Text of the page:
Skip to main content
Resources for:

Women's Headgear
| Jan 06, 2022

Headgear Research Data from Players, Coaches, and Officials

By Paul Ohanian

Dr. Trish Kelshaw, PhD, an assistant professor at the University of New Hampshire, has been involved in three research studies, funded in part by USA Lacrosse, to measure attitudes about women’s headgear among players, coaches, and officials. She presented her findings in a recent webinar hosted by USA Lacrosse.

The first, and smallest, of her three studies was a pilot study with high school players from one team in Virginia. Players were surveyed both before and after one season of headgear use (pre and post), with the following findings from the responses:

● Athletes felt largely ambivalent towards headgear
● Slightly more than half of the players (56%) stated that wearing headgear did not change their attitudes toward safety or their confidence when playing
● All of the participants felt “targeted” by opposing players when wearing headgear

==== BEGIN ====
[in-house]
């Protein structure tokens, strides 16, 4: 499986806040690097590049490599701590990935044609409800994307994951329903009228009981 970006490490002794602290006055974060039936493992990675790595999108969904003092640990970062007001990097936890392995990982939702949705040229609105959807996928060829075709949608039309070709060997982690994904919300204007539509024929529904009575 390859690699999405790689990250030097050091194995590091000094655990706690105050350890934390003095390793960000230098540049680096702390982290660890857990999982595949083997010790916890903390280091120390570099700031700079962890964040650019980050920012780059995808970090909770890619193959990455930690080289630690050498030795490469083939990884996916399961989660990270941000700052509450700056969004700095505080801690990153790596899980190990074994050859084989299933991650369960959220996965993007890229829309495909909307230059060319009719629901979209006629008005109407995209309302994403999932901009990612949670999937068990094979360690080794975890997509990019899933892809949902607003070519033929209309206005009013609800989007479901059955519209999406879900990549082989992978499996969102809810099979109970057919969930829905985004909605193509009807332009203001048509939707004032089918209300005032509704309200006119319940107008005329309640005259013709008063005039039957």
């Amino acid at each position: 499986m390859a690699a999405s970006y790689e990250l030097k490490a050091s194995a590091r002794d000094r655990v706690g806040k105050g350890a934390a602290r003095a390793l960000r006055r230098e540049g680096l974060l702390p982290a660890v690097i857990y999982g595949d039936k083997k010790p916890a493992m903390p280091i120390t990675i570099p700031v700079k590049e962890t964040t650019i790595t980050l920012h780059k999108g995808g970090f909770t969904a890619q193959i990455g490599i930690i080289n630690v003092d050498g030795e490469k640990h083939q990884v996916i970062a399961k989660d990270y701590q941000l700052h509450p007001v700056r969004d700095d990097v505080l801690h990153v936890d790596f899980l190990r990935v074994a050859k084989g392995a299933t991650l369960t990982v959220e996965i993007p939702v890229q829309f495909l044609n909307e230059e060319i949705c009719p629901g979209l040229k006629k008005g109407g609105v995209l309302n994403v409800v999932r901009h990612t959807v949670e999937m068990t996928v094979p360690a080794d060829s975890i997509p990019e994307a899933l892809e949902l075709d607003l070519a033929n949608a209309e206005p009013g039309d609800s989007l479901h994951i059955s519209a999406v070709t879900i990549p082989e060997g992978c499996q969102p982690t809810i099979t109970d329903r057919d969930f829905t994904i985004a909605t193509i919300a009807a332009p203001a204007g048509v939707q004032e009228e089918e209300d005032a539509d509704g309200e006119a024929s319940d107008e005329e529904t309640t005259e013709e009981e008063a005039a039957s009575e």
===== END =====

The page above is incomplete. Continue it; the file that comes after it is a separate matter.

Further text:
● The majority of the players (78%) stated they would not wear headgear again unless the sport allowed for more contact

The second study, similar in design to the pilot, was expanded to a nationwide cohort of almost 300 high school players from states that require headgear use (Florida) and states that do not. Findings showed no significant differences between the two groups in their attitudes toward headgear. In each case, both headgear users and non-users were closely aligned in their responses to the following four statements:

● Headgear prevents me from getting a concussion (slightly agree)
● Headgear changes the way I play (slightly agree)
● I feel safer with headgear (neutral – neither agree or disagree)
● I am more aggressive toward my opponent (slightly agree)

The third study targeted collegiate athletes, coaches, and officials. Among these three stakeholder groups, the players were more likely than coaches and officials to agree that headgear should be part of the sport, but were also more concerned about performance limitations and aesthetics. Nearly all stakeholders in the collegiate survey felt that headgear use should remain optional.

“Some important overall findings from all three of these studies are that, number one, perceptions of headgear varied among all stakeholders,” Kelshaw said. “Also, increased aggression subsequent to headgear use remains a concern, and most stakeholders support optional headgear use rather than a mandate at this time.”

Kelshaw’s full presentation, followed by a discussion with three high school and college coaches, moderated by USA Lacrosse’s Caitlin Kelley, can be seen below.